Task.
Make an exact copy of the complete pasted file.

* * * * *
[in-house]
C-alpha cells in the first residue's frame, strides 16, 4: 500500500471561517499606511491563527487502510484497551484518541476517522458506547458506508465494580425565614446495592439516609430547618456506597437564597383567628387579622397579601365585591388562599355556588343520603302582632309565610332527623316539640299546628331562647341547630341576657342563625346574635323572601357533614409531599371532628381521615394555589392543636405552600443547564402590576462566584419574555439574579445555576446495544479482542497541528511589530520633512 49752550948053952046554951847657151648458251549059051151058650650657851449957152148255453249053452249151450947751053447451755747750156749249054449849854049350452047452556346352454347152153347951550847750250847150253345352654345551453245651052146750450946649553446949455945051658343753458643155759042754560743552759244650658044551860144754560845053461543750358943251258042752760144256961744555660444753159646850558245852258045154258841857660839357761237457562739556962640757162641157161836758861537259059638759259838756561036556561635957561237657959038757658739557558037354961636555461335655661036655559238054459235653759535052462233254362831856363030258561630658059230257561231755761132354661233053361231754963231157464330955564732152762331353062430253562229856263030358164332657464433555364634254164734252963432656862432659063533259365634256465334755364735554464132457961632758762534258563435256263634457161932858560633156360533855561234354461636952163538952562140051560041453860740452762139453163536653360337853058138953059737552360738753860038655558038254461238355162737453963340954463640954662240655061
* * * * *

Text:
[in-house]
C-alpha cells in the first residue's frame, strides 16, 4: 500500500471561517499606511491563527487502510484497551484518541476517522458506547458506508465494580425565614446495592439516609430547618456506597437564597383567628387579622397579601365585591388562599355556588343520603302582632309565610332527623316539640299546628331562647341547630341576657342563625346574635323572601357533614409531599371532628381521615394555589392543636405552600443547564402590576462566584419574555439574579445555576446495544479482542497541528511589530520633512 49752550948053952046554951847657151648458251549059051151058650650657851449957152148255453249053452249151450947751053447451755747750156749249054449849854049350452047452556346352454347152153347951550847750250847150253345352654345551453245651052146750450946649553446949455945051658343753458643155759042754560743552759244650658044551860144754560845053461543750358943251258042752760144256961744555660444753159646850558245852258045154258841857660839357761237457562739556962640757162641157161836758861537259059638759259838756561036556561635957561237657959038757658739557558037354961636555461335655661036655559238054459235653759535052462233254362831856363030258561630658059230257561231755761132354661233053361231754963231157464330955564732152762331353062430253562229856263030358164332657464433555364634254164734252963432656862432659063533259365634256465334755364735554464132457961632758762534258563435256263634457161932858560633156360533855561234354461636952163538952562140051560041453860740452762139453163536653360337853058138953059737552360738753860038655558038254461238355162737453963340954463640954662240655061